When it comes to business school professors, Marcus Butts is unique. The SMU Cox chair of the Management and Organizations Department has three degrees in psychology. “There aren’t a whole lot of psychologists in business school,” he says.
Butts brings a unique perspective to the classroom, blending his academic and research interests in leadership dynamics and work-life issues with his experience in the business world.
Between his bachelor’s degree at Texas A&M and master’s and doctorate degrees at the University of Georgia, Butts worked in human resources, consulting with companies about telework, paid leave and on-campus childcare centers. When he went to grad school to study organizational psychology, he maintained his interests in employer-employee relations and work-life balance, even as he shifted from a consultant’s role helping companies to an academic’s role of studying and researching the work-life intersection, which he continues to do.
Using Workplace Experience as Data
Now, Butts pursues his interests in both the classroom and his research. An associate professor of management and organizations and a Marilyn and Leo Corrigan Endowed Research Professor at Cox, he’s currently conducting studies on social media usage during the workday and on gossip in the workplace.
In his research, Butts has found that workday social media usage can unite employees with their colleagues, but it can also offer a break from work. On the one hand, it fosters engagement; on the other, it offers escape. Workplace gossip functions much the same to unite coworkers — but it also causes guilt in the gossiper, who spends the rest of the day doing extra work to repair their relationship with their boss.
To conduct many of his studies, Butts uses a unique lens called experience sampling. “Often throughout our day we have moments, and those moments are experiences,” Butts says. “I try to tap into those experiences on Monday, Tuesday, Wednesday, Thursday, Friday, so on and so forth. Then I look at how those experiences differ across those days within a person.”
For example, a few years ago, Butts studied after-work electronic communications. He wanted to understand how employees handle emails from the workplace when the workday is over. Tracking 150 people across 10 days, he calculated deviations from the mean for each person’s response to after-work communications.
“Let’s say on Mondays, when the email was really anger-oriented, I then, in response, get agitated,” Butts says. “Well then on Tuesday, when it’s less anger-oriented, my emotions are happier. So we can track those across days. We’re looking at deviations above and below the average score across those days — or within person dynamic changes.”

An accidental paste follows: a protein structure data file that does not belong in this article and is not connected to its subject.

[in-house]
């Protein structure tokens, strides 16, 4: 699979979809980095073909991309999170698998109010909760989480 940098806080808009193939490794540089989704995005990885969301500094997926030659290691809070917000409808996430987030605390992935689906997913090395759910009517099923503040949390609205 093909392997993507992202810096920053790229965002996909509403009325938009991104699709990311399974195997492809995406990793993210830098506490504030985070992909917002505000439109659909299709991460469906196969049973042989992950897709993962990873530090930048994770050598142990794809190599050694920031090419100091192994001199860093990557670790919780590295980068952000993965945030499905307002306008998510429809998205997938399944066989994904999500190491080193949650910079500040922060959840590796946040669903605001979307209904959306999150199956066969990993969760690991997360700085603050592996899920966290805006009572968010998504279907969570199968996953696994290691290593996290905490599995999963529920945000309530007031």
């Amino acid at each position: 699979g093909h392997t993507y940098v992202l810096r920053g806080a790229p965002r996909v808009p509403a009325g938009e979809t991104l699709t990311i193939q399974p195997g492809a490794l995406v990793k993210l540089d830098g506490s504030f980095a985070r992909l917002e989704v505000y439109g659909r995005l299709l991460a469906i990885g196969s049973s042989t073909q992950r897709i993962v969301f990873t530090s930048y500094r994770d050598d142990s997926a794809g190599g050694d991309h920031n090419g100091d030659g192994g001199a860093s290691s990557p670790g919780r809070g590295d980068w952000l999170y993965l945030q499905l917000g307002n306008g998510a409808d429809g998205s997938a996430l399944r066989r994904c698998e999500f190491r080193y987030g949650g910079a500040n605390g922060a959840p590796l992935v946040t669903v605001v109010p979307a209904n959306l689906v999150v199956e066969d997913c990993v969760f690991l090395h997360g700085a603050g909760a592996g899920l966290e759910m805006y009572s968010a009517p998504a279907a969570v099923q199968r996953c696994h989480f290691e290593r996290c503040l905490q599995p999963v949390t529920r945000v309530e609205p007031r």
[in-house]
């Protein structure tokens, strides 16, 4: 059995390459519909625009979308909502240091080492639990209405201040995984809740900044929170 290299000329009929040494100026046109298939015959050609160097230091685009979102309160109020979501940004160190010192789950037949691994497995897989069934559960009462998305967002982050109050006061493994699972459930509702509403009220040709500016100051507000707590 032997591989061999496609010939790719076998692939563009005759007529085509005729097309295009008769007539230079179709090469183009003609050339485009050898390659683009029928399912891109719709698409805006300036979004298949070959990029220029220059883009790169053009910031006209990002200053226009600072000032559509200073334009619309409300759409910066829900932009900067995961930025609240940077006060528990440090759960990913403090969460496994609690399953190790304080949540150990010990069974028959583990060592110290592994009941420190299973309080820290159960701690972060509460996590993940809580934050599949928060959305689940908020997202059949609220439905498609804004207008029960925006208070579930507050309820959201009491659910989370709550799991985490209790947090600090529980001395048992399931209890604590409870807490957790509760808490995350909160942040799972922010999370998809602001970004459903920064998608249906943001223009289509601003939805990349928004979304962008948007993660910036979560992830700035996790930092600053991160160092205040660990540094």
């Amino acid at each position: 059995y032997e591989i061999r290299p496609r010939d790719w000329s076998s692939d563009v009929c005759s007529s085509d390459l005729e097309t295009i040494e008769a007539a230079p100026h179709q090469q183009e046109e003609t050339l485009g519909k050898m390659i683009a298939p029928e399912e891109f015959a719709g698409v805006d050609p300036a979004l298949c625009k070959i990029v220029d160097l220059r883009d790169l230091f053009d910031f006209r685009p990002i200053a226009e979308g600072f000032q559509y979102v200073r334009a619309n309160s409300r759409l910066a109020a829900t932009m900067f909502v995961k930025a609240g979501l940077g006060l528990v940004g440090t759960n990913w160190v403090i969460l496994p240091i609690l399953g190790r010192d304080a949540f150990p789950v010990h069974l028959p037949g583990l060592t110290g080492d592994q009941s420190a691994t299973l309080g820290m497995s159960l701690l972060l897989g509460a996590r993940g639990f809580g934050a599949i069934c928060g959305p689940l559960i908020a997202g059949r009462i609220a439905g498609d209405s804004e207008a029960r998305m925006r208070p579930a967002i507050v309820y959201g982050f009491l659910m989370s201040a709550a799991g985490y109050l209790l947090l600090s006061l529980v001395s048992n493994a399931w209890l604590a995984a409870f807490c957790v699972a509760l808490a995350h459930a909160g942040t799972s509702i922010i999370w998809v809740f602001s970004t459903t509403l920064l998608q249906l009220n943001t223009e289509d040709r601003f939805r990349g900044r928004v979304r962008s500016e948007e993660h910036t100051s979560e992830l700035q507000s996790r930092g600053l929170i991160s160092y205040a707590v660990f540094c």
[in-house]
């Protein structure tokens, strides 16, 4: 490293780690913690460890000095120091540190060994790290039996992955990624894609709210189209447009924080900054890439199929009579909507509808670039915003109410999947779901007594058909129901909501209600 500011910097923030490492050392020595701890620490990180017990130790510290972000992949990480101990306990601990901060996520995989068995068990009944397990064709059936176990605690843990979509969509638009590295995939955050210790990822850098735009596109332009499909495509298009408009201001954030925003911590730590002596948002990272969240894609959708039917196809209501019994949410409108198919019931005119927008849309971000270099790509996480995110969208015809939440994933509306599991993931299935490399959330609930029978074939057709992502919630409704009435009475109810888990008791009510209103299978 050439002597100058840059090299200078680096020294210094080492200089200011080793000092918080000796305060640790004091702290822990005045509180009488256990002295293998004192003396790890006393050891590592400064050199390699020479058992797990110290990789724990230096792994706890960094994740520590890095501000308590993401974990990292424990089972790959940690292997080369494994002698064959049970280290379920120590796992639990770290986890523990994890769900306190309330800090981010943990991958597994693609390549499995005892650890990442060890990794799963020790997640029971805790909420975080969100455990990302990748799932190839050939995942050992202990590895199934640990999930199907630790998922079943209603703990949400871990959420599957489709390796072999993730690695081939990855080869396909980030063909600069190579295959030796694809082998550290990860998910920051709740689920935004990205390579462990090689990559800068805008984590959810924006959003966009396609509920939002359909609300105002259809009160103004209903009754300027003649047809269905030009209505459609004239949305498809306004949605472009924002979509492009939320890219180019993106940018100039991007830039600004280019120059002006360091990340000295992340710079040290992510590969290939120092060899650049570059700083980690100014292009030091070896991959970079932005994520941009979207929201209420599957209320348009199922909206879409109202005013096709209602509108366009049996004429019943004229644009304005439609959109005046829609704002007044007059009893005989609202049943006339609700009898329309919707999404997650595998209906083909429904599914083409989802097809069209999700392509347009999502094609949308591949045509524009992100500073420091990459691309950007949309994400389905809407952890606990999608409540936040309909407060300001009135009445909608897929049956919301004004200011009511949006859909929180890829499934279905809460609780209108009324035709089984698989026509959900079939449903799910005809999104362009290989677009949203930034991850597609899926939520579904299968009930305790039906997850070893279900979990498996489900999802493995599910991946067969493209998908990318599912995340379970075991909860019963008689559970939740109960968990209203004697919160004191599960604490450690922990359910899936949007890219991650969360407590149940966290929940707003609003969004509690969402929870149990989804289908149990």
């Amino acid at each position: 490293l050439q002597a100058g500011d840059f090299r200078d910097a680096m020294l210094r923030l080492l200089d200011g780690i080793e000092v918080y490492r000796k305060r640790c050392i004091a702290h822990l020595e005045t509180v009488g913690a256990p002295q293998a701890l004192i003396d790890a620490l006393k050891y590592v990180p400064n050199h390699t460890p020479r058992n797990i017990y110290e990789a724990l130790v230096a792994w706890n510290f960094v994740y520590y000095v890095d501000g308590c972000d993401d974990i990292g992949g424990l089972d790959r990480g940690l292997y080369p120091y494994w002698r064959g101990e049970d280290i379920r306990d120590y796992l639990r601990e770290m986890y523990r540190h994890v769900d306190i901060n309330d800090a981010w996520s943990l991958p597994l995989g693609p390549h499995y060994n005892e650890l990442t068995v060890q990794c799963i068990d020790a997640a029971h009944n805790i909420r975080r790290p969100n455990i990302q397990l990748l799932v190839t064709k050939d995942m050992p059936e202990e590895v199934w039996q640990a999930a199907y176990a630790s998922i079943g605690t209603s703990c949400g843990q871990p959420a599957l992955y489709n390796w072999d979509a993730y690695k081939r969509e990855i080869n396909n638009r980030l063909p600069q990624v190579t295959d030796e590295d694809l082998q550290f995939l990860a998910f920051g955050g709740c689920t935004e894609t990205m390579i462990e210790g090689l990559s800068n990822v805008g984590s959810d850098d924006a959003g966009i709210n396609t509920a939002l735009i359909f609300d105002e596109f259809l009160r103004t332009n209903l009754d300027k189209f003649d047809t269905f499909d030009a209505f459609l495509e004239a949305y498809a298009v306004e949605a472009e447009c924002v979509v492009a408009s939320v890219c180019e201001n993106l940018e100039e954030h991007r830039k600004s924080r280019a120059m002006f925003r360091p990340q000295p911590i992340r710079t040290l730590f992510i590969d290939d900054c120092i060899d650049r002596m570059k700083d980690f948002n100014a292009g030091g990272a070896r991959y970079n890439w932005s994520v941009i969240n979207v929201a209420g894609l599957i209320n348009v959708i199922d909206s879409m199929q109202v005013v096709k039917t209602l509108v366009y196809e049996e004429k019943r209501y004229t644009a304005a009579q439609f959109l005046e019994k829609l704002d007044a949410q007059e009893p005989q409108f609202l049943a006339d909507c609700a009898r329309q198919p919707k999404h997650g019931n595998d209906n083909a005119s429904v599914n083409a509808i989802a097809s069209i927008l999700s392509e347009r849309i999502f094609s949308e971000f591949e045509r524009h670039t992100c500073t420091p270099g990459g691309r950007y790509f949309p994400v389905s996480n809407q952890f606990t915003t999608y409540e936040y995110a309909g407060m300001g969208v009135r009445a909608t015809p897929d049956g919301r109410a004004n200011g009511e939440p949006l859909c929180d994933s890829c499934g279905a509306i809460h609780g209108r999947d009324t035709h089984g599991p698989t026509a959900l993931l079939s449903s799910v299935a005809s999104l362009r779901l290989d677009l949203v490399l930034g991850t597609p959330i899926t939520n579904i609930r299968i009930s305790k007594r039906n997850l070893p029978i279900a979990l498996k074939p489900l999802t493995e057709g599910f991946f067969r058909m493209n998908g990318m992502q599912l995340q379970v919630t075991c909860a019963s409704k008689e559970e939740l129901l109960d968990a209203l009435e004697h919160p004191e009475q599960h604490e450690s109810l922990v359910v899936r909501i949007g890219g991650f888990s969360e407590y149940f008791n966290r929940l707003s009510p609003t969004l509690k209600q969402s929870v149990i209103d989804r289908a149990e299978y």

Butts and his colleagues then aggregated the data to look at not only the individuals, but also different demographics, including industry and gender. They found that the more negative an after-work electronic communication and the more involved its demands, the more negatively people reacted. They also found that segmentors — people who view work and life as separate spheres — react more negatively than integrators, who view their work and life as one sphere. Although the common wisdom is to separate life at work from life after work, Butts’ study shows that it might pay off to view your life as a single, whole entity.
Helping Organizations Benefit Employees
When he’s not conducting workplace communication research, Butts teaches classes on team leadership in organizations and on people analytics. In the latter, he teaches much of what he learned working in HR. In the former, he covers everything from inter-team dynamics to organizational leadership, drawing on his research of work-life balance as well as on topics such as destructive leadership practices. His goal is to capture how companies can function best and implement best practices.
“We find that it’s that type of common-sense or logical insights that are more likely to be applied in organizations,” Butts says regarding his research and its results. “So instead of having really convoluted, complex, ivory tower, academic kinds of questions — that would never be acted upon in an organization — it’s these little moments that impact the employee’s life.
If you can show that to a team of executives, I have found that the company is more likely to try to create new practices or new management styles that then mimic those results to benefit the employees.”